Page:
In his letter to agents and employees, Swearingen said he’s “especially” proud of the department’s work processing of a backlog of rape kits, expanding officer use-of-force investigations and developing a threat assessment program to stop mass shooters, among other accomplishments.

In 2010, Swearingen also led the personal security detail watching over the family of then-Gov. Rick Scott, which the now- U.S. senator noted in a statement Friday.

“Florida is a safer state thanks to the hard work, leadership and dedication to public safety that Rick Swearingen has shown throughout his career,” Scott said.

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In 2014, Scott named Swearingen the state agency’s commissioner after forcing out his predecessor, former commissioner Gerald Bailey, without consulting members of the Cabinet.

Scott said at the time that Bailey voluntarily resigned. Bailey later said the former governor’s statement was “a lie.”

In recent years, the department has found itself at the heart of several controversies. In 2018, then-Attorney General Pam Bondi rebuked Swearingen for not investigating Scott’s unfounded claims of “rampant fraud” in his election to the U.S. Senate.

In 2020, the department made the unusual decision not to investigate criminal allegations Patronis, citing a “conflict of interests” because Patronis was a member of the Cabinet. The case was later handed off to the Leon County state attorney, who quietly closed the investigation without filing charges.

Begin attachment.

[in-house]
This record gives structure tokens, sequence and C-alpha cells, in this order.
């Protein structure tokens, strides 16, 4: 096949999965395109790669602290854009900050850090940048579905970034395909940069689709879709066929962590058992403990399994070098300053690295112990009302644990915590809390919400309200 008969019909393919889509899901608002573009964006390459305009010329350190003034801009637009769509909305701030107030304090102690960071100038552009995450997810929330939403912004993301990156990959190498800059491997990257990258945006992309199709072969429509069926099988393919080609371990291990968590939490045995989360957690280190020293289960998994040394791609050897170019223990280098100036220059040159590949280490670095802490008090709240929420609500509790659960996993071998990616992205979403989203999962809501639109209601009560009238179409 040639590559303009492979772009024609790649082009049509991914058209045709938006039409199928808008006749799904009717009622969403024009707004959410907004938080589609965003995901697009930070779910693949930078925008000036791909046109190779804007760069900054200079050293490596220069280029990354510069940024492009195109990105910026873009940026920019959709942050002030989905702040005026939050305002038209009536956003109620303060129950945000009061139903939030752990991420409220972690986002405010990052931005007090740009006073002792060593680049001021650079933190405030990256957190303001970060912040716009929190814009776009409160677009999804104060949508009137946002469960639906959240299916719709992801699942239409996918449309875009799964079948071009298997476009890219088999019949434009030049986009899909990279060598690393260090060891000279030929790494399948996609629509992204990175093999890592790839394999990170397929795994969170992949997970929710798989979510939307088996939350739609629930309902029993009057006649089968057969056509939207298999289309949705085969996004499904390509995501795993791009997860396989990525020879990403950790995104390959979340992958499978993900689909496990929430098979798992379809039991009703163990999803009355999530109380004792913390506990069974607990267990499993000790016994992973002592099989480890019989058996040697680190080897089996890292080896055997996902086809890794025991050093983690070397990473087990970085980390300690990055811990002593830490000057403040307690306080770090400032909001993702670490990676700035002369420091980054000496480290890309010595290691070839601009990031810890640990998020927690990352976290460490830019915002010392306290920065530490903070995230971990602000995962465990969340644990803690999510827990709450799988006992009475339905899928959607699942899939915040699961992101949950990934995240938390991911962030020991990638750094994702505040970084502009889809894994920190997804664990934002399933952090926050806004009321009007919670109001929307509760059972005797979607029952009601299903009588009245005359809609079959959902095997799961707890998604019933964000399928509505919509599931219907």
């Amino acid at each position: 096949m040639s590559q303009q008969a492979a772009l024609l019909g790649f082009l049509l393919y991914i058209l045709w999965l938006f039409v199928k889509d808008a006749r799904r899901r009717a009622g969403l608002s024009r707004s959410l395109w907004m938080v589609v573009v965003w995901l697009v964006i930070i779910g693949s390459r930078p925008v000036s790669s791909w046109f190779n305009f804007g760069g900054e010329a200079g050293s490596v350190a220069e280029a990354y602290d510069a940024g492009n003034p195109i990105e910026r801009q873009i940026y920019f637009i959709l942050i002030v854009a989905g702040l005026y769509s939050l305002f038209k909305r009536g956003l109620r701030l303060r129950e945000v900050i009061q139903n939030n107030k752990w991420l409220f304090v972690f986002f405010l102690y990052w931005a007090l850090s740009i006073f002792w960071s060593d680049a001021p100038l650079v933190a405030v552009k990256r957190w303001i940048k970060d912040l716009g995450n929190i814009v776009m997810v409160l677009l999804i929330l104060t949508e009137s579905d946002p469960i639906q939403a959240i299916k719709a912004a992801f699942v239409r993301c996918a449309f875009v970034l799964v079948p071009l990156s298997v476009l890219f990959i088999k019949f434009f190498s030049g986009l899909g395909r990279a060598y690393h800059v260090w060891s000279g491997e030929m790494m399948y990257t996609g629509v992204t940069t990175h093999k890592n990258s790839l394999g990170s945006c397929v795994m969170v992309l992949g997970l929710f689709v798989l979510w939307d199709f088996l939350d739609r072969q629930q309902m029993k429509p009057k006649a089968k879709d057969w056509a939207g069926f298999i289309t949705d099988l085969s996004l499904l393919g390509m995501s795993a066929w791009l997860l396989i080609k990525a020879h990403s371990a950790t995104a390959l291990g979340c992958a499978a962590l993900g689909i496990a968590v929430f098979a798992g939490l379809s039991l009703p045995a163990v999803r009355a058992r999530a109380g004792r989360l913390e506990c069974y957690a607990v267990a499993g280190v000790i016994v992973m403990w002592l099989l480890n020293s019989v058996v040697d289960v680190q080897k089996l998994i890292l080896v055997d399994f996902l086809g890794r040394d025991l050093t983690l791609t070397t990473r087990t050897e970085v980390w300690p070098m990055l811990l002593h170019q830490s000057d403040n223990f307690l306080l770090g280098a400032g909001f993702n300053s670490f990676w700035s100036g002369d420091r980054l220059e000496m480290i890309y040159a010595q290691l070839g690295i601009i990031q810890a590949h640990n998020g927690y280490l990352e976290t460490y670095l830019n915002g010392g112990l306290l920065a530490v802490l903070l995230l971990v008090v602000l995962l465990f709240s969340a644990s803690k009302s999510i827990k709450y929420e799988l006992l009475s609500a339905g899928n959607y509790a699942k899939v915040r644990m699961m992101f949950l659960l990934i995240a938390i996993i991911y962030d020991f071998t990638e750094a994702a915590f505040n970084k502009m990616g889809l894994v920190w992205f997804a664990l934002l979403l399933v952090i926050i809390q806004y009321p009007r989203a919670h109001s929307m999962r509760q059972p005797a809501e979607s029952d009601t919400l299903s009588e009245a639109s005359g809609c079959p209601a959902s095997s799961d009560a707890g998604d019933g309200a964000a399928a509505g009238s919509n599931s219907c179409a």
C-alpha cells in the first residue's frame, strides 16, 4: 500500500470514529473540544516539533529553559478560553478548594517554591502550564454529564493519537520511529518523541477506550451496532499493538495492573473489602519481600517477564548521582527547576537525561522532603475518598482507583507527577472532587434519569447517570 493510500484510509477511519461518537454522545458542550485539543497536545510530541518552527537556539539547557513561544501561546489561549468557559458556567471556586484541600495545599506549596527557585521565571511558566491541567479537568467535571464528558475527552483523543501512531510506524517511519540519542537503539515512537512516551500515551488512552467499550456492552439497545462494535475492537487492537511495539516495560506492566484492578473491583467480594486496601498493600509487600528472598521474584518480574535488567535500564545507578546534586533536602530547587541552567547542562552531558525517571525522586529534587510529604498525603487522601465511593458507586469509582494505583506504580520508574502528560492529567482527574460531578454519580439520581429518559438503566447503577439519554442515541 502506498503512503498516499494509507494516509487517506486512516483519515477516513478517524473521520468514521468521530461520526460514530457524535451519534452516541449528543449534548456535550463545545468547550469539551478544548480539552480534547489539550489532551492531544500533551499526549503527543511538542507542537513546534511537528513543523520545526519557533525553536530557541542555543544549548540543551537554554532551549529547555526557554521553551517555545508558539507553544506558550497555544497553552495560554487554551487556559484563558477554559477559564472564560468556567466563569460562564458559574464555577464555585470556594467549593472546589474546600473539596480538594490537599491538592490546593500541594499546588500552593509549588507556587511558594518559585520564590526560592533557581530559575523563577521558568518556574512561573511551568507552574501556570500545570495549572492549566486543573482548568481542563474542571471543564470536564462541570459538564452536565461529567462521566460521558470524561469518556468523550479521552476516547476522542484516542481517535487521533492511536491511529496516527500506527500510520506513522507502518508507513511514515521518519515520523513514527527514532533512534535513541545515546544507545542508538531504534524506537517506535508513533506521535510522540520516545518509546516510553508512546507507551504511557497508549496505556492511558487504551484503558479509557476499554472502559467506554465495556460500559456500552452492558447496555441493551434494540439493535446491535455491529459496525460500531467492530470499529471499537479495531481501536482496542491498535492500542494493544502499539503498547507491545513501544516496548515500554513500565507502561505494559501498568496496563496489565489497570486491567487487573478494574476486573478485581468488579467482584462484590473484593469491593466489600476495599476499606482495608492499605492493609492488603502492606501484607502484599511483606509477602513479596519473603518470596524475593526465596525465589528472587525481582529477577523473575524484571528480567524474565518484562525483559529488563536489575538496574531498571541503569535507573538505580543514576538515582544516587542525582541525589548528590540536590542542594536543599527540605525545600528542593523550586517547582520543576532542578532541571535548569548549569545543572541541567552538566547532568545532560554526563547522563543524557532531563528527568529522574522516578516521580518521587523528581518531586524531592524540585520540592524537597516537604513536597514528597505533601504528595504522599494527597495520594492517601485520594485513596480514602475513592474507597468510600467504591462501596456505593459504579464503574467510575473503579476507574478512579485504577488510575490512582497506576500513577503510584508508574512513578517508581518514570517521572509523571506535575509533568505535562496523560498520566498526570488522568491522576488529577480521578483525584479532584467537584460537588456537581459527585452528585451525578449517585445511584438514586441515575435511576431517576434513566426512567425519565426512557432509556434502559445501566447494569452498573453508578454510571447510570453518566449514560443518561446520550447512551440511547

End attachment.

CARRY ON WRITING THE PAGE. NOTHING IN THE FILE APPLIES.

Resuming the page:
Later in 2020, the department was criticized for how it handled the investigation of former Department of Health analyst Rebekah Jones, a critic of DeSantis’ handling of COVID-19. Department agents served a warrant on her home and escorted her and her family out at gunpoint. She was later charged with a third-degree felony, accused of breaking into a state messaging system and encouraging people to “speak up.”

Since its inception in 1967, the department has reported to the Governor and members of the Cabinet, which currently includes Florida’s elected agriculture commissioner, attorney general and chief financial officer. The governor picked the commissioner, and at least three members of the Cabinet approved the choice. Then in 2003, the Cabinet was reduced from six members to three.

DeSantis has pushed for more control over the agency in recent years. This year, the Republican-controlled Legislature granted his wish when it passed a law requiring a majority vote of the Cabinet instead of an unanimous one.

The governor believes that the executive branch should have more power, he said on March 14, citing Alexander Hamilton, one of America’s founding fathers.

“He would not have liked the fact that you have a Cabinet system of government where the executive power is splintered in certain areas,” DeSantis said of Hamilton. “For example, FDLE. The head of that agency is all four Cabinet members acting together. There is not actually one person who is accountable for FDLE.”

“Hamilton hated that,” he continued. “He thought there had to be one person who was accountable, one person who could make the decisions and you would have a very clear chain of command.”